When communists did take power in 1944, they made it impossible for Rousseff’s abandoned wife, Evdokia Yaneva, or their son to find work and travel abroad because Petar Rousseff lived in the capitalist West, Petrova said. For years in the 1950s they survived on the equivalent of a dollar a day, she said.

‘Charming Man’

“He was known as a handsome, charming man, a gambler and lover of fine wining and dining and everything that goes with it,” said Petrova, who is a retired historian and Yaneva’s daughter from a second marriage. “Authorities considered him a swindler, a fugitive and a capitalist.”

Rousseff declined Bloomberg’s request for comment on Petrova’s statements, according to an official at her press office who cannot be named because he is not authorized to speak publicly.

From Brazil, Petar Rousseff used to occasionally send his son $50 bills placed between two glued postcards, to escape the Bulgarian authorities’ notice, Petrova said. When he died, Lyuben accepted $1,500 from his father’s Brazilian family in exchange for abandoning any inheritance claims, she added.

Starting in 2004, Dilma Rousseff began exchanging letters with her half-brother, Petrova said. In one, she said she’d try to visit Bulgaria as part of a trip to Europe while serving as a member of former President Luiz Inacio Lula da Silva’s cabinet, Petrova said.

The correspondence halted when Lyuben in one missive to his half-sister blasted the communist system, she said.

“Dilma didn’t seem to accept that well and left several of his letters unanswered, probably to express her disapproval,” said Petrova.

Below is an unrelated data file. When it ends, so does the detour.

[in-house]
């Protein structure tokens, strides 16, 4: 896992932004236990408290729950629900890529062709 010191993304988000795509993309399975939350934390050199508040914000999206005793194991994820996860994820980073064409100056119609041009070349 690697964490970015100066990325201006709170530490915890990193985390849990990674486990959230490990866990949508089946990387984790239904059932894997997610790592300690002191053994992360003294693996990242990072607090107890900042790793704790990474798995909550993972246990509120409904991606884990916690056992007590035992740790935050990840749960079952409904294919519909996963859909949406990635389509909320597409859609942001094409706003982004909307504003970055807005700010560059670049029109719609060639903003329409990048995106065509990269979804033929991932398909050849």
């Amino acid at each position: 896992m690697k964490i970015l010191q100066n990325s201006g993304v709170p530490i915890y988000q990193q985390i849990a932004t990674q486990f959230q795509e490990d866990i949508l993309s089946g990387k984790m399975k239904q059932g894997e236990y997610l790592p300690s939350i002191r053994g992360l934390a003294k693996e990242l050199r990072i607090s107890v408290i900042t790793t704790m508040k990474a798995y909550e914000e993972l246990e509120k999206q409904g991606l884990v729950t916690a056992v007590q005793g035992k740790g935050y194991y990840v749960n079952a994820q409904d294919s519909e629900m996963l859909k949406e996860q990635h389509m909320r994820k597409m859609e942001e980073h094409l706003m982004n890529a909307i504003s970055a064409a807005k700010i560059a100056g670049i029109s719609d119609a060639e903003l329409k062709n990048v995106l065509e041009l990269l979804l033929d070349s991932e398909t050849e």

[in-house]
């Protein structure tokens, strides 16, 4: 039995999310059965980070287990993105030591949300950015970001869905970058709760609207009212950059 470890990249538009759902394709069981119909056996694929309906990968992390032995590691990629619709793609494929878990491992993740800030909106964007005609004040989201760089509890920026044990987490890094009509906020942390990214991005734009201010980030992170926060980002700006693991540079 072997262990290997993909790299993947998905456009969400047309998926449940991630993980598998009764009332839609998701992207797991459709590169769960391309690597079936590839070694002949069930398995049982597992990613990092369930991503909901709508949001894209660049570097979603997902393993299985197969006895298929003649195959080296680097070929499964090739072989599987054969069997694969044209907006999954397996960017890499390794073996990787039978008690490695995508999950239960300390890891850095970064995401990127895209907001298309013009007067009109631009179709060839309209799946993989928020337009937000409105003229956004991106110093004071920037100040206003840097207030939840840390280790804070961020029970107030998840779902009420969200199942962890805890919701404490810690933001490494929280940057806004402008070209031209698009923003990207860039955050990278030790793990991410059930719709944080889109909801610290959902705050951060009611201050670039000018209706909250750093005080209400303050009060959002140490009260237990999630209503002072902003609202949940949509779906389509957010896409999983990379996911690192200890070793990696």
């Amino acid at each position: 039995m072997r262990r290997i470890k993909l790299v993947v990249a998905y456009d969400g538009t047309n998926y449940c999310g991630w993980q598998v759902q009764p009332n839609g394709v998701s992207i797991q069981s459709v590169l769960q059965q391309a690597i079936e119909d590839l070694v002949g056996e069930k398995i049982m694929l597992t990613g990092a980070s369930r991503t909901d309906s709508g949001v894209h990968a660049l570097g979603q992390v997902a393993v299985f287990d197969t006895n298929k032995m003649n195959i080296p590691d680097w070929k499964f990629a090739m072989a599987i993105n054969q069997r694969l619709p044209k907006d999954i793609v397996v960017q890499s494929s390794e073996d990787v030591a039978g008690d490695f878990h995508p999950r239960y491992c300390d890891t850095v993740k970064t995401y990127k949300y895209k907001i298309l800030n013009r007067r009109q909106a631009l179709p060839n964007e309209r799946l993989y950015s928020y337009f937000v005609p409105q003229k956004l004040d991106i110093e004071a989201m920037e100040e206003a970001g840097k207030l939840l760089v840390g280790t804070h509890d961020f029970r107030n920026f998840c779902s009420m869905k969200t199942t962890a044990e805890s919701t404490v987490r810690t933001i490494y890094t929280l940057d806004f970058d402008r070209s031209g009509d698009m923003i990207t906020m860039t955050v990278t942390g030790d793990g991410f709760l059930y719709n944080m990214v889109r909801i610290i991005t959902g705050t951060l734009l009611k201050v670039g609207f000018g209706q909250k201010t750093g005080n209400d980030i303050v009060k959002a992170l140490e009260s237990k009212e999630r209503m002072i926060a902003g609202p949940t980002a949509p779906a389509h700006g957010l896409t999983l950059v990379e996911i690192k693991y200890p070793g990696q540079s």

Living Relative

Rousseff’s half-brother died in 2007 of heart failure after he stopped taking his medicine in what Petrova described as a “passive suicide” following a difficult life. He was 78. “They never met, and now it’s too late,” said Petrova.

Rousseff’s most prominent living Bulgarian cousin is Ralitsa Negentsova, a lawyer and the spokeswoman of the Central Electoral Commission in Sofia, who found out about their kinship from the media a few months ago.

“I’ll meet her for the first time in Gabrovo today, we’ve never spoken before and I’m very excited,” Negentsova said in an interview with Bulgarian National Television today. “Our grandmothers were sisters. The fact that she is taking time to meet relatives in her father’s hometown during a high-level visit shows an emotional side of her.”

--With assistance from {Carla Simoes} in Brasilia Newsroom and {Andre Soliani} in Brasilia. Editors: {Joshua Goodman}, {Andre Soliani}

To contact the reporter on this story: {Elizabeth Konstantinova} in Sofia at ekonstantino@bloomberg.net

To contact the editors responsible for this story: Joshua Goodman at jgoodman19@bloomberg.net; James M. Gomez at jagomez@bloomberg.net